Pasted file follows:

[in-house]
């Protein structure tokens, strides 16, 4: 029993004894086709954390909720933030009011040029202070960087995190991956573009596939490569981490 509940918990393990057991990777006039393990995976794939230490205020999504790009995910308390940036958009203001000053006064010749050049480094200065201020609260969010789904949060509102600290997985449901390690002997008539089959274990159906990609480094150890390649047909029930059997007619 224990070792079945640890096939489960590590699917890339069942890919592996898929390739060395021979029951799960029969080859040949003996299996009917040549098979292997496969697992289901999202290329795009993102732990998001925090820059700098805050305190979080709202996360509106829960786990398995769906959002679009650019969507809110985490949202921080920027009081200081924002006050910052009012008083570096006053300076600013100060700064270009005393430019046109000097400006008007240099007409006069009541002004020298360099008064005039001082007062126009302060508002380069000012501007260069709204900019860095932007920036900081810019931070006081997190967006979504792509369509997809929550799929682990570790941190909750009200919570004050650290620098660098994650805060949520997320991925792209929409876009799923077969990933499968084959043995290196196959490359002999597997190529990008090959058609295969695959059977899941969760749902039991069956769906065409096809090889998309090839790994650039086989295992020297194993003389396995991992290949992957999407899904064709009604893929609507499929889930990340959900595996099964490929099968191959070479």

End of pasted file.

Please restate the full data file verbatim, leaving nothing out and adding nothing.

[in-house]
């Protein structure tokens, strides 16, 4: 029993004894086709954390909720933030009011040029202070960087995190991956573009596939490569981490 509940918990393990057991990777006039393990995976794939230490205020999504790009995910308390940036958009203001000053006064010749050049480094200065201020609260969010789904949060509102600290997985449901390690002997008539089959274990159906990609480094150890390649047909029930059997007619 224990070792079945640890096939489960590590699917890339069942890919592996898929390739060395021979029951799960029969080859040949003996299996009917040549098979292997496969697992289901999202290329795009993102732990998001925090820059700098805050305190979080709202996360509106829960786990398995769906959002679009650019969507809110985490949202921080920027009081200081924002006050910052009012008083570096006053300076600013100060700064270009005393430019046109000097400006008007240099007409006069009541002004020298360099008064005039001082007062126009302060508002380069000012501007260069709204900019860095932007920036900081810019931070006081997190967006979504792509369509997809929550799929682990570790941190909750009200919570004050650290620098660098994650805060949520997320991925792209929409876009799923077969990933499968084959043995290196196959490359002999597997190529990008090959058609295969695959059977899941969760749902039991069956769906065409096809090889998309090839790994650039086989295992020297194993003389396995991992290949992957999407899904064709009604893929609507499929889930990340959900595996099964490929099968191959070479």